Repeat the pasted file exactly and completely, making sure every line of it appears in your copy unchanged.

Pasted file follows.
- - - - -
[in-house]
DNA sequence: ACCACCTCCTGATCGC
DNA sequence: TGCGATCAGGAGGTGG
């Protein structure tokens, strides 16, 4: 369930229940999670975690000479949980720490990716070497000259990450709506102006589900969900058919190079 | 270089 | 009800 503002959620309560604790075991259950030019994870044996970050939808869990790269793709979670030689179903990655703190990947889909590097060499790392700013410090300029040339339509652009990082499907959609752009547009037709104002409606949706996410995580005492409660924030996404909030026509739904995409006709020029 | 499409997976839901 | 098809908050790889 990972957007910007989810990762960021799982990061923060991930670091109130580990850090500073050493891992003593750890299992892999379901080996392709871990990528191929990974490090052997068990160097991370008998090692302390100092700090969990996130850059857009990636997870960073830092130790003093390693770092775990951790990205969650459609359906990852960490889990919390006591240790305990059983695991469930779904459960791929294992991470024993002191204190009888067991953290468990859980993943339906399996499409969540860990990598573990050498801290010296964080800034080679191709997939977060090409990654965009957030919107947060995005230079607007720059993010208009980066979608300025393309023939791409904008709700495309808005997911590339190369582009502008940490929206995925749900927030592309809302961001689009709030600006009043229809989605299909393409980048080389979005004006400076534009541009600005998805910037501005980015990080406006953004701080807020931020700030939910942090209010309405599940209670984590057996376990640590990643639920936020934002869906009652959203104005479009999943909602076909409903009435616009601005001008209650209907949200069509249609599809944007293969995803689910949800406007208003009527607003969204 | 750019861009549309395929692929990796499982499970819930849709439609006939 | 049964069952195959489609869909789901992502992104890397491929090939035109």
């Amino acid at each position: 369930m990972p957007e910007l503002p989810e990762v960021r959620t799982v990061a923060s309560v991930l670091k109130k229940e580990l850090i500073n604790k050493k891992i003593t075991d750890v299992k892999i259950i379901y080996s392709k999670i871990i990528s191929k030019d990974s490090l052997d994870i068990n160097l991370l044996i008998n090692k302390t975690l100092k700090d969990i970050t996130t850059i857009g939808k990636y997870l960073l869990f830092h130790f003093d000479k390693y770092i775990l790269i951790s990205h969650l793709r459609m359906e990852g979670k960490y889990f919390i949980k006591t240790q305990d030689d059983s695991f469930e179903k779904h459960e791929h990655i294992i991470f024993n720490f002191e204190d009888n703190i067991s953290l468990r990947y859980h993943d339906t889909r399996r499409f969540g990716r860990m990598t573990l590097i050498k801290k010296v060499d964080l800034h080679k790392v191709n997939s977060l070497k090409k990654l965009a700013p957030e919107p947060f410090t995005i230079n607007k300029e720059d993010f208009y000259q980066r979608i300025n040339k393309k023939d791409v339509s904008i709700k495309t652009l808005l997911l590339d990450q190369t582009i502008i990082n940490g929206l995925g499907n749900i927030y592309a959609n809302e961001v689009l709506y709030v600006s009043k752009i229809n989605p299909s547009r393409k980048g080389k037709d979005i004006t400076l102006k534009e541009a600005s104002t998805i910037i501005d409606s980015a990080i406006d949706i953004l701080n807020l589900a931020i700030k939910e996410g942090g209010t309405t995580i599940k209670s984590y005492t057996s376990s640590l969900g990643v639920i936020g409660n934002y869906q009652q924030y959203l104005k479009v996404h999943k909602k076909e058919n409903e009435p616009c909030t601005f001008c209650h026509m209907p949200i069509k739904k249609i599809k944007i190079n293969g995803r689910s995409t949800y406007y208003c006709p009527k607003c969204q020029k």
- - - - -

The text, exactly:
[in-house]
DNA sequence: ACCACCTCCTGATCGC
DNA sequence: TGCGATCAGGAGGTGG
């Protein structure tokens, strides 16, 4: 369930229940999670975690000479949980720490990716070497000259990450709506102006589900969900058919190079 | 270089 | 009800 503002959620309560604790075991259950030019994870044996970050939808869990790269793709979670030689179903990655703190990947889909590097060499790392700013410090300029040339339509652009990082499907959609752009547009037709104002409606949706996410995580005492409660924030996404909030026509739904995409006709020029 | 499409997976839901 | 098809908050790889 990972957007910007989810990762960021799982990061923060991930670091109130580990850090500073050493891992003593750890299992892999379901080996392709871990990528191929990974490090052997068990160097991370008998090692302390100092700090969990996130850059857009990636997870960073830092130790003093390693770092775990951790990205969650459609359906990852960490889990919390006591240790305990059983695991469930779904459960791929294992991470024993002191204190009888067991953290468990859980993943339906399996499409969540860990990598573990050498801290010296964080800034080679191709997939977060090409990654965009957030919107947060995005230079607007720059993010208009980066979608300025393309023939791409904008709700495309808005997911590339190369582009502008940490929206995925749900927030592309809302961001689009709030600006009043229809989605299909393409980048080389979005004006400076534009541009600005998805910037501005980015990080406006953004701080807020931020700030939910942090209010309405599940209670984590057996376990640590990643639920936020934002869906009652959203104005479009999943909602076909409903009435616009601005001008209650209907949200069509249609599809944007293969995803689910949800406007208003009527607003969204 | 750019861009549309395929692929990796499982499970819930849709439609006939 | 049964069952195959489609869909789901992502992104890397491929090939035109």
């Amino acid at each position: 369930m990972p957007e910007l503002p989810e990762v960021r959620t799982v990061a923060s309560v991930l670091k109130k229940e580990l850090i500073n604790k050493k891992i003593t075991d750890v299992k892999i259950i379901y080996s392709k999670i871990i990528s191929k030019d990974s490090l052997d994870i068990n160097l991370l044996i008998n090692k302390t975690l100092k700090d969990i970050t996130t850059i857009g939808k990636y997870l960073l869990f830092h130790f003093d000479k390693y770092i775990l790269i951790s990205h969650l793709r459609m359906e990852g979670k960490y889990f919390i949980k006591t240790q305990d030689d059983s695991f469930e179903k779904h459960e791929h990655i294992i991470f024993n720490f002191e204190d009888n703190i067991s953290l468990r990947y859980h993943d339906t889909r399996r499409f969540g990716r860990m990598t573990l590097i050498k801290k010296v060499d964080l800034h080679k790392v191709n997939s977060l070497k090409k990654l965009a700013p957030e919107p947060f410090t995005i230079n607007k300029e720059d993010f208009y000259q980066r979608i300025n040339k393309k023939d791409v339509s904008i709700k495309t652009l808005l997911l590339d990450q190369t582009i502008i990082n940490g929206l995925g499907n749900i927030y592309a959609n809302e961001v689009l709506y709030v600006s009043k752009i229809n989605p299909s547009r393409k980048g080389k037709d979005i004006t400076l102006k534009e541009a600005s104002t998805i910037i501005d409606s980015a990080i406006d949706i953004l701080n807020l589900a931020i700030k939910e996410g942090g209010t309405t995580i599940k209670s984590y005492t057996s376990s640590l969900g990643v639920i936020g409660n934002y869906q009652q924030y959203l104005k479009v996404h999943k909602k076909e058919n409903e009435p616009c909030t601005f001008c209650h026509m209907p949200i069509k739904k249609i599809k944007i190079n293969g995803r689910s995409t949800y406007y208003c006709p009527k607003c969204q020029k």